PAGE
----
by Alma Bean
Feature Image: Photo by Dustin Bradford of Getty Images.
The Utah Jazz (15-13) travel to take on the Denver Nuggets (15-10) on the second night for Utah’s eighth back-to-back of the season.
The Rocky Mountains or Rocky Start?
Before tip-off, Utah was already facing an uphill battle with their injury report. With a lengthy list of Jordan Clarkson, Mike Conley, Simone Fontecchio, Lauri Markkanen, and Collin Sexton, Utah coach Will Hardy was forced to make lineup adjustments.
Utah turned to the perimeter to make up for the near 70 PPG that would be missing for this matchup. Shooting 7/13 (53.8%) from the perimeter may sound nice but not when it’s accompanied by 2/9 (22.2%) within the perimeter. With Jamal Murray (30/4/5) able to shoot 4/4 (100%) from the field in the first, makes the final quarter score a bit of a surprise. With Nickeil Alexander-Walker (27/3/2) leading the helm with nine points in the first, Utah trailed 28-26.
Utah Jazz on Twitter: “That’s another three. Knock it down, Ochai!” @JordanClarksons loves the splash from the rook 🤩 #TakeNote https://t.co/7Cqt0xhRub” / Twitter
Alexander-Walker continued to be the life of this Utah team offensively matching his first-quarter numbers totaling at 18 points. Utah’s positive shooting efficiency switched from within the perimeter to the outside. While being able to drive 8/11 (72.7%) within the perimeter, Utah struggled from outside shooting a horrendous 2/10 (20%). Outside of the “next man up” mentality for this Utah team and defensive effort, the second quarter did not provide a lot of offensive firepowers. This effort, though a valiant effort, had Utah trailing 61-52 going to the locker room at halftime.
Utah Jazz on Twitter: “Talen(ted) on both sides of the ball #TakeNote https://t.co/JdAb9Rl88E” / Twitter
A Roster of Unknown Potential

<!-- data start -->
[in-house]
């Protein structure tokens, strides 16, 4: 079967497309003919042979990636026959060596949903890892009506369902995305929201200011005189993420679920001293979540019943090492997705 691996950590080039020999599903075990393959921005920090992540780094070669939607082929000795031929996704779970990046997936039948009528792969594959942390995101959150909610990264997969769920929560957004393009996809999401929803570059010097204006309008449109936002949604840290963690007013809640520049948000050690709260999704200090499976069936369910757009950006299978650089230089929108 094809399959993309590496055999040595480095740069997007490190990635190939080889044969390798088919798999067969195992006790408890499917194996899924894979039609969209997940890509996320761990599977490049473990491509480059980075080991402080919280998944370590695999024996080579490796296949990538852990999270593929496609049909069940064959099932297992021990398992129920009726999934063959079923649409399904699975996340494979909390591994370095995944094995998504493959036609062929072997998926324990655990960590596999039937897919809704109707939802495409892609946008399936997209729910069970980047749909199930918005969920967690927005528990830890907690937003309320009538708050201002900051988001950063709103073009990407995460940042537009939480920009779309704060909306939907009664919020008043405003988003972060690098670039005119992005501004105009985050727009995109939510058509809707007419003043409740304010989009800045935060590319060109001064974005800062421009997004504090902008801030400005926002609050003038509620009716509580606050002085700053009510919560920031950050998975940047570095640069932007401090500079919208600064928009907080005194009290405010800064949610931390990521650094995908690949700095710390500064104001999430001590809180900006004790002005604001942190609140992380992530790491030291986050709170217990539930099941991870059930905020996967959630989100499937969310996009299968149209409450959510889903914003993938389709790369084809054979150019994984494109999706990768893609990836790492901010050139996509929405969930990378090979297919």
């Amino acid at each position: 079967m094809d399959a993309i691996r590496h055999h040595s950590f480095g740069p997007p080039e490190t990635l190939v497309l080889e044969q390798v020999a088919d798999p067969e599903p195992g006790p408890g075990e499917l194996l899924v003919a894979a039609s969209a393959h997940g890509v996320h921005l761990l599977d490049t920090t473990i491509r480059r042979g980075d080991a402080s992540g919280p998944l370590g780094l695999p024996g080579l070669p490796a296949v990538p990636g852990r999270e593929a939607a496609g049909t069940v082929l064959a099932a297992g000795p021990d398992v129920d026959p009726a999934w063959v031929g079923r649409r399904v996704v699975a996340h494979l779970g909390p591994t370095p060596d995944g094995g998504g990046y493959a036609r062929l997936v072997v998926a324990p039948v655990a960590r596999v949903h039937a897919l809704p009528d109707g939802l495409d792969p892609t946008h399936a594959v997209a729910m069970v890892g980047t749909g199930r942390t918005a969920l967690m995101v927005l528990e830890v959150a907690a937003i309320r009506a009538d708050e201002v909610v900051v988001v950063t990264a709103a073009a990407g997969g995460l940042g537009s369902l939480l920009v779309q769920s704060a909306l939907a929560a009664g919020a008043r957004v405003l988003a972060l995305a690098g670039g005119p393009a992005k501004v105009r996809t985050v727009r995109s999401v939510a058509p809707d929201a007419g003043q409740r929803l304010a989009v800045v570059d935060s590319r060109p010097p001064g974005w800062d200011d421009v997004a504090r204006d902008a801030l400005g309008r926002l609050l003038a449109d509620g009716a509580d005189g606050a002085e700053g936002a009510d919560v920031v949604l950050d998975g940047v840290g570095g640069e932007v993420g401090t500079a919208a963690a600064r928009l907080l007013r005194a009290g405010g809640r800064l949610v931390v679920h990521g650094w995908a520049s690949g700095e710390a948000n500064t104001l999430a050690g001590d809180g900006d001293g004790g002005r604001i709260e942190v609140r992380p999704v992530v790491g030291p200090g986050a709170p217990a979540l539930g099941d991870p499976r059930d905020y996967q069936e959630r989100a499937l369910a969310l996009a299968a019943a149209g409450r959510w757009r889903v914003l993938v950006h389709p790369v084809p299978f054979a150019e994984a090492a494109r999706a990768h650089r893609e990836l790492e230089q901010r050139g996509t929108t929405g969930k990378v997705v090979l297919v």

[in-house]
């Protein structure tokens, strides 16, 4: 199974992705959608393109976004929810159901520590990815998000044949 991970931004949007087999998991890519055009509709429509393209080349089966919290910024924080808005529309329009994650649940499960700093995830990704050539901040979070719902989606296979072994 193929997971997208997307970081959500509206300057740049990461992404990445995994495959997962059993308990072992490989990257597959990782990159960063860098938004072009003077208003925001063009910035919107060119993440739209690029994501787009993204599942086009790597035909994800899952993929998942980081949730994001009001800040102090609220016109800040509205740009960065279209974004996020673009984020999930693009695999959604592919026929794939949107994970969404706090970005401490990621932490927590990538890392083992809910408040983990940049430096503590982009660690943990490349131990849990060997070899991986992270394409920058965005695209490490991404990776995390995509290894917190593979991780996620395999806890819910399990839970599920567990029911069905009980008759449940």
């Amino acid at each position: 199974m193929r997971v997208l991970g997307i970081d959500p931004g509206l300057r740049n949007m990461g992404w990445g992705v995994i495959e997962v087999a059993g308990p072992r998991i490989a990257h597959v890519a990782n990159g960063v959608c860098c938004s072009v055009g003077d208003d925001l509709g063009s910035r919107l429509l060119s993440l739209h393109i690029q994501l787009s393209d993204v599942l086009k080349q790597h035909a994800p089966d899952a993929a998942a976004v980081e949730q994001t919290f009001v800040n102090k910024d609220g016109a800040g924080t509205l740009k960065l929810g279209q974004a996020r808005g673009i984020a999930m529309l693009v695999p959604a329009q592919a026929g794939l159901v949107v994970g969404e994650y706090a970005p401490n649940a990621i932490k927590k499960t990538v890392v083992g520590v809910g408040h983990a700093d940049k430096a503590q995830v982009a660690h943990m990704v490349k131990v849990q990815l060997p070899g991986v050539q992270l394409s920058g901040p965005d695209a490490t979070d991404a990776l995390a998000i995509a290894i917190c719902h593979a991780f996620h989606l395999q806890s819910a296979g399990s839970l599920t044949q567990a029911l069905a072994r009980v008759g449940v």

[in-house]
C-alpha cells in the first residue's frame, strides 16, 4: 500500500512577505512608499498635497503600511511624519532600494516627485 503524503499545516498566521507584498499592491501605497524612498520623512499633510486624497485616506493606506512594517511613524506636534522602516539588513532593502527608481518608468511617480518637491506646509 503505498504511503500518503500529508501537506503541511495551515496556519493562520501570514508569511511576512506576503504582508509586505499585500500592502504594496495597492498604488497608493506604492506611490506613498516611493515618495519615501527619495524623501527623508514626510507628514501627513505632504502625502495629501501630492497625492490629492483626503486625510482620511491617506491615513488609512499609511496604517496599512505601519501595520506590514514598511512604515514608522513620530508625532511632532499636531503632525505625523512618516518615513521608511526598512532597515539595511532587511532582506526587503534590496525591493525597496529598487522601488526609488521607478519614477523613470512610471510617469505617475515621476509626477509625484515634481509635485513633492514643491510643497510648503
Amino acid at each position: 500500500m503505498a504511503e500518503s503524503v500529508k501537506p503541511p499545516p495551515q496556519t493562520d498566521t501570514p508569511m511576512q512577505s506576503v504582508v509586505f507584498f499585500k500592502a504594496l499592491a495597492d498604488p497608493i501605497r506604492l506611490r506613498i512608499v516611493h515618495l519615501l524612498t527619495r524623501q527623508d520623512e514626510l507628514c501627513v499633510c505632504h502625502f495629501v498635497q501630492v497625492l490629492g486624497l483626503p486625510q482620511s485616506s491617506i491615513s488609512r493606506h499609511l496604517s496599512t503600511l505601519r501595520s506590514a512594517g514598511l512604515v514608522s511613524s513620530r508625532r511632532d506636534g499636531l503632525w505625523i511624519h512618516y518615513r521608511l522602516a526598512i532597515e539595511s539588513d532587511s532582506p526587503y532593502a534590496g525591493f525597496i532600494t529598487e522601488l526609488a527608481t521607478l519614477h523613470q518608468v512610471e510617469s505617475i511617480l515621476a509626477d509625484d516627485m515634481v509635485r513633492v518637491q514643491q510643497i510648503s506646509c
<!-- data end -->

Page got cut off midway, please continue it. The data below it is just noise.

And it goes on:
The third quarter was led by the production of Malik Beasley (19/5/3) and Kelly Olynyk (18/9/3). With Utah only having two players scoring in double figures going into the half, Beasley and Olynyk found ways to score. Beasley did what he does best by shooting from the perimeter and creating space between him and the defender around the midrange. Olynyk earned six of his seven points from the free-throw line. Persistence in the paint and forcing contact led to easy points that even gave Utah the lead after being down by as much as 11. Having the underdog mentality brought Utah within two points trailing 92-90 at the end of the third quarter.
Utah Jazz on Twitter: “Threesley for the lead! 🐝 #TakeNote https://t.co/BKFtqtYdwO” / Twitter
With neither team shooting better than 50 percent from the field, this quarter became a battle of defenses. Utah kept trying to force shots including highly contested threes that were not finding the bottom of the net. There was an eight-minute gap between Utah’s first made three by Rudy Gay (5/2/1) and their last made three by Alexander-Walker. Denver continued to feed the unstoppable force known as Nikola Jokic (31/12/14) who found ways to find the next man or get himself to the line. Utah continued to keep the game close till the final minute of the game. Hardy looked like he didn’t agree with a lot of calls or no calls that came in the final quarter which resulted in a Utah loss of 115-110. Hardy had spoken his mind to the refs at the end of the first half and his demeanor did not change at the final buzzer.
Utah Jazz on Twitter: “🚫BLOCKER KESSLER🚫 #TakeNote https://t.co/JXapxmP7jx” / Twitter
Utah will get a little break before returning to Vivint Arena on Tuesday for their two-game homestand against the New Orleans Pelicans.